If you are using browser detection, such as automatically falling back to a non-canvas implementation if you detect that the user is using an IE User Agent string, you may be blocking HTML5 content from rendering in IE9. Instead of doing browser detection, you should
do feature detection
to check if the user’s browser has a certain capability. For instance, you can use this code to check if your user’s browser supports canvas:

 
var canvas = document.createElement("canvas"); 
if (canvas.getContext && canvas.getContext("2d")) 
{ 
   // Code requiring canvas support 
} 
else 
{ 
   // Canvas isn't available. Put non-canvas fallback here 
} 

This eliminates the need for you to make assumptions about current browser feature support and ensures your site will continue to work as browsers evolve. We explain more about feature detection in this post.

How to check if the user’s browser supports Canvas:

  • DO: Canvas feature detection code
  • DON’T: Browser detection using User Agent string
  • DON’T: Conditional comments

Make sure your site is in IE9 mode

By default, if your site is following web standards, such as using a standards DOCTYPE, IE9 will render it in standards mode. You can check if your site is in this mode by bringing up the Developer Tools (press F12) and checking to see if your site is in IE9 standards Document Mode.

Canvas is a new feature only supported in IE9 standards mode – a design decision we took to ensure that legacy document modes remain fully backward compatible. If you see a Document Mode for your site other than IE9 standards, HTML5 elements like canvas won’t be displayed. For example, if you don’t have a DOCTYPE in your page, IE9 will display the site in Quirks Mode. To ensure your page works as expected in IE9, we recommend that you add a strict DOCTYPE to your webpages. For example, you could add the W3C HTML5 DOCTYPE:

<!DOCTYPE html>

Or you can use a common strict DOCTYPE such as this:

<!DOCTYPE HTML PUBLIC "-//W3C//DTD HTML 4.01//EN" "http://www.w3.org/TR/html4/strict.dtd">

You can read more about how IE determines the document mode here.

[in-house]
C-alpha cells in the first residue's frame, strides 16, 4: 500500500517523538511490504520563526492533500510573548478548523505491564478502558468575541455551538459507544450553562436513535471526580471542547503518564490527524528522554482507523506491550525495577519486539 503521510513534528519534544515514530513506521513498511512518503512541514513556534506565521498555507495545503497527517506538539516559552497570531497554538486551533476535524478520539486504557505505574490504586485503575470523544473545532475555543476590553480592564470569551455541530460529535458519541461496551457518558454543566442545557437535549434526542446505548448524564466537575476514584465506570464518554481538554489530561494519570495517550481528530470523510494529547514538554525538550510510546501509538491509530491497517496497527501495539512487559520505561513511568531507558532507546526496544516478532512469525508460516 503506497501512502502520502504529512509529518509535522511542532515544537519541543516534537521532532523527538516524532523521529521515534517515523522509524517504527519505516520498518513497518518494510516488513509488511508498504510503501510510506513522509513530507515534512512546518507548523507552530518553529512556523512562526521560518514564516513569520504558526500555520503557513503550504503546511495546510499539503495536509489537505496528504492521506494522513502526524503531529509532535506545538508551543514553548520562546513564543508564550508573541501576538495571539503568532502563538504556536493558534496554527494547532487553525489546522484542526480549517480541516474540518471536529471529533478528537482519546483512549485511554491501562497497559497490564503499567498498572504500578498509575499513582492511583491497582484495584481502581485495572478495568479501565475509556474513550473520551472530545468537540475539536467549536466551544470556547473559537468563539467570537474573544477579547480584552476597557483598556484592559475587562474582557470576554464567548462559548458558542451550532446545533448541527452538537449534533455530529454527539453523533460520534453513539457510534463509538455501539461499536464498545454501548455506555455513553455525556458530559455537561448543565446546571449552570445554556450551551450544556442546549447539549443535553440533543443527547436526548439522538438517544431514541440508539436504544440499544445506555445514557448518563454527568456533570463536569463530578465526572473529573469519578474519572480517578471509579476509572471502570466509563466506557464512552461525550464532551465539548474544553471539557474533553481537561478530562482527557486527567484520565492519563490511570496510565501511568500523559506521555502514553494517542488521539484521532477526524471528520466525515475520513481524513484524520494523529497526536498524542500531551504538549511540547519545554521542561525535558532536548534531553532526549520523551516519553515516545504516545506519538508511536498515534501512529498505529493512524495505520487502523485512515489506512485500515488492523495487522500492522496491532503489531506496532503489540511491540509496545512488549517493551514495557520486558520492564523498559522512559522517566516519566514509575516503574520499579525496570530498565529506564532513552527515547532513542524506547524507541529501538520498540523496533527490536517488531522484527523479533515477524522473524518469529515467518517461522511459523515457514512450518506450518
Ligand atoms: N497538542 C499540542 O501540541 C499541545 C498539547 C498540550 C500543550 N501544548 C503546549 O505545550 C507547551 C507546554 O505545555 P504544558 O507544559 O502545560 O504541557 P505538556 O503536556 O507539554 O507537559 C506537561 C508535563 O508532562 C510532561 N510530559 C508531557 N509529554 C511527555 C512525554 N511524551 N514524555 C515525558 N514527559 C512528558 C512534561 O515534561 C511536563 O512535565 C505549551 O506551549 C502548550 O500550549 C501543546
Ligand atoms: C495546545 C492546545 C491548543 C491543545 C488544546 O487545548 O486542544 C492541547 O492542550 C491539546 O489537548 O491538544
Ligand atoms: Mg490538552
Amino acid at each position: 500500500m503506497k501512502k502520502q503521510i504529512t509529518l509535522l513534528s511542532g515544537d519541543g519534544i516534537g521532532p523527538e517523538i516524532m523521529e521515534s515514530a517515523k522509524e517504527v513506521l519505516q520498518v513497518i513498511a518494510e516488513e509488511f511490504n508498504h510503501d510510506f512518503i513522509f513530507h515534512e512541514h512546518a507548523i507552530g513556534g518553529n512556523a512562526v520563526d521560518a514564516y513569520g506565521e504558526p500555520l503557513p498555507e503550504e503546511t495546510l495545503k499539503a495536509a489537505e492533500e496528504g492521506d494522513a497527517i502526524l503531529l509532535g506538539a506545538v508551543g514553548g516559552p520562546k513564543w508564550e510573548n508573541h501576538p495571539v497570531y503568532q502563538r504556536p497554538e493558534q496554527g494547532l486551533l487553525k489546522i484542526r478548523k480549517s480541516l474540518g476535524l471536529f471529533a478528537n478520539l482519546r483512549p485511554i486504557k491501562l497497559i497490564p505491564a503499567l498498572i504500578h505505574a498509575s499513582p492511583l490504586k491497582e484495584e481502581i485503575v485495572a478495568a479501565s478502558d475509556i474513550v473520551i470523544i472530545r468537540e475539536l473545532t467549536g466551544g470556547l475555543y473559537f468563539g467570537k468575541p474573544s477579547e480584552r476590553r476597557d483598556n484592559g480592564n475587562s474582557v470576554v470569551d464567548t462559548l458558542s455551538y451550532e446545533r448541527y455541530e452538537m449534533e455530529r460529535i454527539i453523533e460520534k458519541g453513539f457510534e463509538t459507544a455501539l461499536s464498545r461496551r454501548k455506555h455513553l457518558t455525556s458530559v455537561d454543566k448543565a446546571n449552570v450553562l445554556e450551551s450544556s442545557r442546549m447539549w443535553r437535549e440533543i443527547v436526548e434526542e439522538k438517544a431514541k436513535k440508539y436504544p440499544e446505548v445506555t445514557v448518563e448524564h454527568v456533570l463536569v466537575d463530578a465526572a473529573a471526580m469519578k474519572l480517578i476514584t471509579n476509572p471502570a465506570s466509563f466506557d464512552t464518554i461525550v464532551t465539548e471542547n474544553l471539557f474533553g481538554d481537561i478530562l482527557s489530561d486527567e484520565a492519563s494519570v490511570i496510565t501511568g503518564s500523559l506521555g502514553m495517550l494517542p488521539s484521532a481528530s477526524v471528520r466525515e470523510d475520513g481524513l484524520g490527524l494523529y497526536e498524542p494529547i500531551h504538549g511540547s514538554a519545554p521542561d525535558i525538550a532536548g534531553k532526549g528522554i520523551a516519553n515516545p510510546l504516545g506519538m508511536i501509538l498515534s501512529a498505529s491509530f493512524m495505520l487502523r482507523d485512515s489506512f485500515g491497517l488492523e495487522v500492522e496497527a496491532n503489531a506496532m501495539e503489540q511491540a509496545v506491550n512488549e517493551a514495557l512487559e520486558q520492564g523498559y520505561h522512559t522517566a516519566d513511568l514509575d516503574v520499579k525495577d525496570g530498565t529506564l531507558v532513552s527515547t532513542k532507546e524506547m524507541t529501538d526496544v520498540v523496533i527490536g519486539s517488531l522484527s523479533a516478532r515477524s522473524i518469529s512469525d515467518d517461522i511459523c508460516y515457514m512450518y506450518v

Interoperability and Canvas

Interoperability is a high priority for IE9, to the point where we recommend sending IE9 the same standards-based markup your site sends to other browsers. Most canvas sites should just work on IE9 if the site was originally developed for another browser. That being said, there are a few behavior differences between browsers. For instance, consider the shadow demo from the Canvas Pad test drive site.

This is one example of a canvas feature that is rendered a little differently in each browser. We are making IE9 interoperable whenever possible, but for some canvas features, other browsers do not have a complete or correct implementation. In these cases, we follow the W3C spec. We submit test cases to the W3C as a way to help ensure everyone agrees on how the spec should be interpreted and implemented. To learn more about our shadow implementation, check out our canvas tests from the IE Test Center.

The purpose of the W3C spec is to define a standard that all browsers should follow. If we find examples where browsers uniformly behave differently from the spec, we feel that spec should be updated to reflect the interoperable behavior, if it makes sense for web developers. For instance, HTMLFrameElement did not contain the contentWindow attribute in the W3C spec; however IE8, Firefox, and Chrome all support this attribute. We filed a bug with a proposed change, and the HTML5 editor updated the latest revision of the spec.